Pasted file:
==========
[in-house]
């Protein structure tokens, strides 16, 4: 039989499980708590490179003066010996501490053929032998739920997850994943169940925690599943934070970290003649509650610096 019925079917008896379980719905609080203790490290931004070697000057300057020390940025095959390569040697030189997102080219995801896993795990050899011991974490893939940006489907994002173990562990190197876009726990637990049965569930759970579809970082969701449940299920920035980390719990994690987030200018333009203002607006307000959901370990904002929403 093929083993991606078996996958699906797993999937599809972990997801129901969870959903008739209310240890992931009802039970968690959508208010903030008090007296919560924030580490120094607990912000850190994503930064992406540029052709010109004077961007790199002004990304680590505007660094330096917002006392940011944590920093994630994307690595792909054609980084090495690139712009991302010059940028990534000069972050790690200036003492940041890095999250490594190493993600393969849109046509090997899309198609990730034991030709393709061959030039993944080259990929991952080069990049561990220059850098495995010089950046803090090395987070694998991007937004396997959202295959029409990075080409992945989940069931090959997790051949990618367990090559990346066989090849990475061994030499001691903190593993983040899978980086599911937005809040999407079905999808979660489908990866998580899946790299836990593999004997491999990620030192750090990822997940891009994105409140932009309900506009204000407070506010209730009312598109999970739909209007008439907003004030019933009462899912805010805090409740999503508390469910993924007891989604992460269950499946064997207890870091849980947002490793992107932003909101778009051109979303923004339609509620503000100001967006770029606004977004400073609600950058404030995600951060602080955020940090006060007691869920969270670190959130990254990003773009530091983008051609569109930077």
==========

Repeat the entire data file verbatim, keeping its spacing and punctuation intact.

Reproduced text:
[in-house]
């Protein structure tokens, strides 16, 4: 039989499980708590490179003066010996501490053929032998739920997850994943169940925690599943934070970290003649509650610096 019925079917008896379980719905609080203790490290931004070697000057300057020390940025095959390569040697030189997102080219995801896993795990050899011991974490893939940006489907994002173990562990190197876009726990637990049965569930759970579809970082969701449940299920920035980390719990994690987030200018333009203002607006307000959901370990904002929403 093929083993991606078996996958699906797993999937599809972990997801129901969870959903008739209310240890992931009802039970968690959508208010903030008090007296919560924030580490120094607990912000850190994503930064992406540029052709010109004077961007790199002004990304680590505007660094330096917002006392940011944590920093994630994307690595792909054609980084090495690139712009991302010059940028990534000069972050790690200036003492940041890095999250490594190493993600393969849109046509090997899309198609990730034991030709393709061959030039993944080259990929991952080069990049561990220059850098495995010089950046803090090395987070694998991007937004396997959202295959029409990075080409992945989940069931090959997790051949990618367990090559990346066989090849990475061994030499001691903190593993983040899978980086599911937005809040999407079905999808979660489908990866998580899946790299836990593999004997491999990620030192750090990822997940891009994105409140932009309900506009204000407070506010209730009312598109999970739909209007008439907003004030019933009462899912805010805090409740999503508390469910993924007891989604992460269950499946064997207890870091849980947002490793992107932003909101778009051109979303923004339609509620503000100001967006770029606004977004400073609600950058404030995600951060602080955020940090006060007691869920969270670190959130990254990003773009530091983008051609569109930077």